Reporting Gigi Barnett
BALTIMORE (WJZ) — A fast-moving early morning fire in Northwest Baltimore claimed the life of a father who was trying to save his family. Now, city firefighters are renewing the warning to check smoke alarms.
Gigi Barnett has more.
Just before 5 a.m. on Sunday, city firefighters received a call to a house fire in the 2900-block of Woodland Avenue in Northwest Baltimore.
By daybreak, neighbors were greeted by a burned-out shell of a home and news that the homeowner, Stephan Keene, died in the fire.
“They’re heartbroken right now,” said family friend Lawrence Dorsey. “It’s sad.”
What sparked the fire is still a mystery for investigators. Sources close to the family say Keene, his wife, stepdaughter and grandson were in the house when the blaze broke out and it’s not clear if the family had working smoke alarms inside.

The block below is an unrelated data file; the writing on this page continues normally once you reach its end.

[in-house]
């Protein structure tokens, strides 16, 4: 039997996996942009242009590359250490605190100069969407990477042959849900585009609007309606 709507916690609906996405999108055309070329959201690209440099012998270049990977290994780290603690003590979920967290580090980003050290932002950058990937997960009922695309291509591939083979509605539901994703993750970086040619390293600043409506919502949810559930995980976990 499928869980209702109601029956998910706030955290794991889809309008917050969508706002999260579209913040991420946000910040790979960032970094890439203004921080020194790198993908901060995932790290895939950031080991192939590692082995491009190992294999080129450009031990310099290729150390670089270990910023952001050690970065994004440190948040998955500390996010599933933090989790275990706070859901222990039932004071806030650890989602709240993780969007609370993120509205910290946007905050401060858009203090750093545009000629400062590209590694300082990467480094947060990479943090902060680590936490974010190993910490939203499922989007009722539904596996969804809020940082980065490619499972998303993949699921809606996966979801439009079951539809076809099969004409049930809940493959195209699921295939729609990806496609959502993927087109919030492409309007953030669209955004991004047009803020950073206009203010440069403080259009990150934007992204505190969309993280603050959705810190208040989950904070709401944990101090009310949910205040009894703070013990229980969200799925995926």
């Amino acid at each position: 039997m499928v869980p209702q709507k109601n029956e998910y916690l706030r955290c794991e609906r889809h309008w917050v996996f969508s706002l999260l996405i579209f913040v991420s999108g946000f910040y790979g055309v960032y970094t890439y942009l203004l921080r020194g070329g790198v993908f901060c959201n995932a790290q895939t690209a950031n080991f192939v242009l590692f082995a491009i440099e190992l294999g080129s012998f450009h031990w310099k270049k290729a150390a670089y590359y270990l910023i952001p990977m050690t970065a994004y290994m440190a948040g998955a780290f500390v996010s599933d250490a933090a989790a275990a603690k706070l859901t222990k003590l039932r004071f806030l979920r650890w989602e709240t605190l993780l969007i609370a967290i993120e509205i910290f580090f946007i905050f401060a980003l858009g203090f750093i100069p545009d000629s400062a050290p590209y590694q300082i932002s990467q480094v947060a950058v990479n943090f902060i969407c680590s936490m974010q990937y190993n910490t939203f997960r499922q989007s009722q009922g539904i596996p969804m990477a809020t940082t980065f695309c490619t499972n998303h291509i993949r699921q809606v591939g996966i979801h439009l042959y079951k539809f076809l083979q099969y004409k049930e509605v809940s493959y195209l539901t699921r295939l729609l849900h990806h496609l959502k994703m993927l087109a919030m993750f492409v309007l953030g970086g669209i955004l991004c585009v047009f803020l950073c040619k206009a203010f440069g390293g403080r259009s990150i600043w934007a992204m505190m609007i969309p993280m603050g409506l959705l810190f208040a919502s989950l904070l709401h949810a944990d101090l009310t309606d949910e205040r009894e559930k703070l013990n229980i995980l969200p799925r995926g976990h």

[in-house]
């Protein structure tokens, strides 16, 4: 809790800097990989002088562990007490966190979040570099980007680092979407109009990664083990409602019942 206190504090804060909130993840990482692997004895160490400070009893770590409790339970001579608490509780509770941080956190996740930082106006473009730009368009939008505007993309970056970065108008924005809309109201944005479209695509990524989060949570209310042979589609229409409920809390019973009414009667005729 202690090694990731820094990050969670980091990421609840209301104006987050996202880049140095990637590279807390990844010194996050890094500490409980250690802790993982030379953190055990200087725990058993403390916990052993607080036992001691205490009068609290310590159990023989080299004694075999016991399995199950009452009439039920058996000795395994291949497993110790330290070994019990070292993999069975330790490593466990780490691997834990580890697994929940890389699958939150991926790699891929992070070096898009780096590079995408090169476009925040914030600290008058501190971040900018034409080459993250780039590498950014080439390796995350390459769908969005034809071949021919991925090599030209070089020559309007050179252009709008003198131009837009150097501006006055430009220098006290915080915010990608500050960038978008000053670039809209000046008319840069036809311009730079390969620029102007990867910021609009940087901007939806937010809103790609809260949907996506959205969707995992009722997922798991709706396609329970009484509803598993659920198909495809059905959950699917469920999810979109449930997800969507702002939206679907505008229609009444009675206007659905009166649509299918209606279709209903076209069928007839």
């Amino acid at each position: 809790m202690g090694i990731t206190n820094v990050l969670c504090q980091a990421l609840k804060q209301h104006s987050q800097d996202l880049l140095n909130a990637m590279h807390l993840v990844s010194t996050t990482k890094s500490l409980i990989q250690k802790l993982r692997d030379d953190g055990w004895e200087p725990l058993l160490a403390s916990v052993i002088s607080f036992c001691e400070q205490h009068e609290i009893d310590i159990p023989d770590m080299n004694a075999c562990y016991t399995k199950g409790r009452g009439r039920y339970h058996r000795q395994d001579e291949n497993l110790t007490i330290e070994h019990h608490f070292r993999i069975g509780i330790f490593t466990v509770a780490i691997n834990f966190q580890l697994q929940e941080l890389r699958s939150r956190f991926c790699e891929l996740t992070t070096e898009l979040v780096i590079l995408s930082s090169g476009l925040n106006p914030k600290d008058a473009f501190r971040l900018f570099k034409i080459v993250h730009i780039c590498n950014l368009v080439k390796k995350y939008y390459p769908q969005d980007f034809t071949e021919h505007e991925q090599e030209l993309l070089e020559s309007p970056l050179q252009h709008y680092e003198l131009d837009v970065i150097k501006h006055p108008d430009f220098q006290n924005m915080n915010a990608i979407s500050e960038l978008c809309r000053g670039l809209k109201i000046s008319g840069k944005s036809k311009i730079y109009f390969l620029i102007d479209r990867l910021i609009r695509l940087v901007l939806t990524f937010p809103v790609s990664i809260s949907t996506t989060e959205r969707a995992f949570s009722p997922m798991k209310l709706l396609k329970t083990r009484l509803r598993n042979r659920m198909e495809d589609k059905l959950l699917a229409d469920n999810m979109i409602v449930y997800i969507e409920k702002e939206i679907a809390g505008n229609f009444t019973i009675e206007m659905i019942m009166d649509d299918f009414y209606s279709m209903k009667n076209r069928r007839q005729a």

Medics say Keene died from heavy smoke inhalation.
“You literally will get only one breath of air,” Chief Kevin Cartwright of the Baltimore Fire Department said. “And that one breath is what’s going to asphyxiate you, render you lifeless, and you literally collapse and succumb to the heat and the fire.”
Firefighters eventually found Keene’s body at the back of the house. Family members say he was inside searching for them not knowing that they had made it out alive.
“Any man should step up and try and help their family as far as something like this,” Dorsey said.
Two firefighters were injured battling the fire. One received a first-degree burn to his ear while the other received a non-life-threatening electric shock. He was rushed to the Bayview Burn Center and is in good condition.
If you need to receive a free 10-year smoke detector, call 311 and firefighters will install them for you.